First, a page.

Use Entry Level Wines as a Way In

Recruiting top winemakers to make table wines helps tap into new audiences

After working with an importer and distributor of German and Austrian wines for nine years, I decided that I needed to do something about the lack of California wine in one-liter bottles—a format popular for things like Grüner Veltliner. In Spring 2012, I reached out to a Napa winemaker, Steve Matthiasson, about teaming up with me to create a wine that would bring the casual feel of these larger-format bottles to our “New California” wine scene

For me the stylistic inspiration was Steve’s eponymous Napa Valley white wine: It was crisp, but with good texture and tense, nearly electric acidity. Since Steve’s white wine was retailing at just under $40 at the time, I wanted to find grape sources that would allow us to create a one-liter bottle of wine that could retail for half that price.

The idea would be that having a wine at $20 or less in Steve’s lineup would introduce a new category of retail buyers and consumers to Matthiasson, a producer whose wines may have been otherwise out of reach, because of price.

The success of the 2012 vintage of Tendu white wine was exciting. We started with only a few hundred cases to test the waters, and it was a great way to get in the door at more casual restaurants and onto the floor stacks at our local retailers. Since then we’ve added a red wine into the mix and increased our total production to just under 4,000 cases. In the meantime, Steve’s fame has exploded. My hope is that through the availability of the “entry level” Tendu, and the press that Matthiasson has received, we create a path for drinkers to trade up on an artisan level—to a small winery’s more prestigious wines. And it seems that’s just what happened; the Matthiasson wines are selling faster than in past vintages, and we now sell them to accounts that started with the less expensive Tendu. It was a way in.

Similarly, in 2013 we started working with Sam Bilbro of Idlewild Wines, based in Sonoma County. Sam was looking to release his first vintage of single-vineyard, single-variety wines made from older vines, or from Piedmontese varieties grown on California’s North Coast. We launched Idlewild that spring with small amounts of wines that were well received. Then early the following year, as it became clear that Sam was going to have no problem selling such small amounts, perhaps 50 to 100 cases of each bottling, we had a discussion about how we could grow his production. He naturally steered toward making more of each of the wines that he already produced. The only problem with that is that single-vineyard, single-variety wines are by definition limited by site and by vintage. You can only get so much fruit every year.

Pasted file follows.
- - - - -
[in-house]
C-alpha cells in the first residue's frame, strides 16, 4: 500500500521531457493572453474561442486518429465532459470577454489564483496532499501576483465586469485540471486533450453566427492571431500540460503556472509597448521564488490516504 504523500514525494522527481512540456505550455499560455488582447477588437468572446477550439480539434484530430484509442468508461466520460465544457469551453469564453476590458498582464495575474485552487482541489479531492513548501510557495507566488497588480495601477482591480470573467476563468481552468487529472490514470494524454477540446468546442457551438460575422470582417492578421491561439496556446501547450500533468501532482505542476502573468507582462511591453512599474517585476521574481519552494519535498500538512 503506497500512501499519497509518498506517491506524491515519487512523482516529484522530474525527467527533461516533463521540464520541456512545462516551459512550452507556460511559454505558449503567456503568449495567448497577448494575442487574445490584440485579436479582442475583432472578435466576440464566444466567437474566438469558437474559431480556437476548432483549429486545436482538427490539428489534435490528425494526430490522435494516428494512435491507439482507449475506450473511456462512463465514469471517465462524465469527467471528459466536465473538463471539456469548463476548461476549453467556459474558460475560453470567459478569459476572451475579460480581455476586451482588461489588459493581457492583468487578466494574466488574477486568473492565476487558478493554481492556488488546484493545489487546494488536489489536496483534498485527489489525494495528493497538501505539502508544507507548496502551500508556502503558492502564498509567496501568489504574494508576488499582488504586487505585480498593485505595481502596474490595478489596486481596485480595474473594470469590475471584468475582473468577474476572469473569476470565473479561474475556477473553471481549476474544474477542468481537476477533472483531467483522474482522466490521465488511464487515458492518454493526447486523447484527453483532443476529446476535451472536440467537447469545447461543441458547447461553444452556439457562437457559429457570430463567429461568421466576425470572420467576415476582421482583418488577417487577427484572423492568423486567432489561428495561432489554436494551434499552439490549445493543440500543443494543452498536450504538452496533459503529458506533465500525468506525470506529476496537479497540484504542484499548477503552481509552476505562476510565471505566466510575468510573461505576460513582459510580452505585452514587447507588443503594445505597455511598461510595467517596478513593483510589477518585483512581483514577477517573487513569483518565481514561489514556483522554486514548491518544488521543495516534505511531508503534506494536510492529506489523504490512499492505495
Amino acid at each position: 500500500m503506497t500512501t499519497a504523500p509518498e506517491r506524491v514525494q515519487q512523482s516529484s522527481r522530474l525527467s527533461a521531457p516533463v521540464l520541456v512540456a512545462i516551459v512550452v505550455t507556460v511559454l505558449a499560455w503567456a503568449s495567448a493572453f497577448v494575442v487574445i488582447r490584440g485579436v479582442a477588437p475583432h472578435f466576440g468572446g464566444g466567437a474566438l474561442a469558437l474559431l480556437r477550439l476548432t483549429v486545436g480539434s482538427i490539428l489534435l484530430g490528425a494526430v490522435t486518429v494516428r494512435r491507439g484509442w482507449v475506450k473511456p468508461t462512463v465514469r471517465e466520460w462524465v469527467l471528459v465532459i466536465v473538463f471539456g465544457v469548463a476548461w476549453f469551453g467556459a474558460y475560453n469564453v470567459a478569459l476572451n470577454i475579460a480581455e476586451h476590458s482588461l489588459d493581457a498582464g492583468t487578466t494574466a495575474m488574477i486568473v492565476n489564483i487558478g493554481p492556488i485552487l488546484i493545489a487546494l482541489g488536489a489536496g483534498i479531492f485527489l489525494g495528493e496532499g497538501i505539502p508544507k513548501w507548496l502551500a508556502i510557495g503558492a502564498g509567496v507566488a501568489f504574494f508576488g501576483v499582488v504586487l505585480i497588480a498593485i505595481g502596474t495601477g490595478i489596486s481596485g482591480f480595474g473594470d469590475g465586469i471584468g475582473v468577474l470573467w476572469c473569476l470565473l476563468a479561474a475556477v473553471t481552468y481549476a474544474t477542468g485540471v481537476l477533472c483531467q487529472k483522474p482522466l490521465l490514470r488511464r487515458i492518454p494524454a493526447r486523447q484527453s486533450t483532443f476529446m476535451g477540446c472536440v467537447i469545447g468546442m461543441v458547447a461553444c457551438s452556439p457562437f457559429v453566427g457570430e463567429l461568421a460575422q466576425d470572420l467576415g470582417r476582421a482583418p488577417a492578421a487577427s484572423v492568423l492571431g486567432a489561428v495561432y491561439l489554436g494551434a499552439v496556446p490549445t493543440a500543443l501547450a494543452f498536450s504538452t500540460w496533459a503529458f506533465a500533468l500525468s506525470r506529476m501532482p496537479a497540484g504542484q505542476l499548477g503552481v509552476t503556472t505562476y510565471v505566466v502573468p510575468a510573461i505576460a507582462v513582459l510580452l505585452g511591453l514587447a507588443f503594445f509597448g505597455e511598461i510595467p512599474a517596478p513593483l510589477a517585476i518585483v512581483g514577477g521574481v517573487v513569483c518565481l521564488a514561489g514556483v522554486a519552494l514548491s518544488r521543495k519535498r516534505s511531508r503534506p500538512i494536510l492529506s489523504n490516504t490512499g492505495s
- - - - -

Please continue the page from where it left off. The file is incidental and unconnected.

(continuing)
I proposed to Sam the idea of creating a set of blended wines, labeled simply “white”, “rosé”, and “red.” Rather than an extremely limited run, they would be appellation wines and blends of varieties that he was already working with, made in larger quantities. Enter Idlewild’s Flora and Fauna series—wines that came out with the 2014 vintage and allowed Sam to move his prices down from around $30, where most of his wines were then priced. The idea was to have these on shelves at $21 to $23, prices that allowed them to hit the sweet spot in many restaurants’ by-the-glass programs.

For us, as a small broker and distributor, the restaurant by-the-glass program is essential: It’s a great way to get consumers to try our wines with little investment on our, or a winery’s, part. It’s one of the single most important ways a little-known winery can get visibility without a corporate-sized marketing budget—and it only works when the wines are priced inexpensively enough that a small restaurant can buy them in decent quantities.

We need those wines in order to get consumers interested in a little-known producer like Idlewild. From a restaurant list, we hope that consumers then seek out the bottles at retail shops or through a direct-to-consumer (DTC) platform, potentially trading up to more expensive, limited bottles as they go.

For me, DTC is one of the most important pieces of this puzzle. That was a lesson we learned with another of our partners, Scribe Winery, which has successfully answered a key question: How do you get a consumer who is used to buying $10 or $20 wines to trade up to bottles that are upwards of $35?

For one thing, you put them in a situation where the more expensive wine is what’s available, which is why you may have noticed that when you visit most tasting rooms, inexpensive wines are rarely found. Visiting a tasting room is, after all, about the experience—and this is where Scribe has been wildly successful. Regular visitors to its tasting facility east of Sonoma are welcomed into a rustic but still refined tasting building for a semiprivate experience. Scribe’s Andrew Mariani and his family have built a loyal following this way—by offering more than just a tasting bar and someone regurgitating tasting notes.

They’re certainly not the first—Robert Sinskey comes to mind as a winery that has long sought out a personal connection with its customers—but they are a great modern manifestation of making wine about more than just the bottle. The popularity of the Scribe wines, and customers’ willingness to pay ambitious prices for them, shows the success of that connection. For me, that brand loyalty carries through when consumers seek out the wines in local shops and on wine lists.

Matthew Plympton is a co-owner of Revel Wine, a broker and distributor in California that focuses on grower-producer wine and cider made throughout the United States. He lives in Oakland.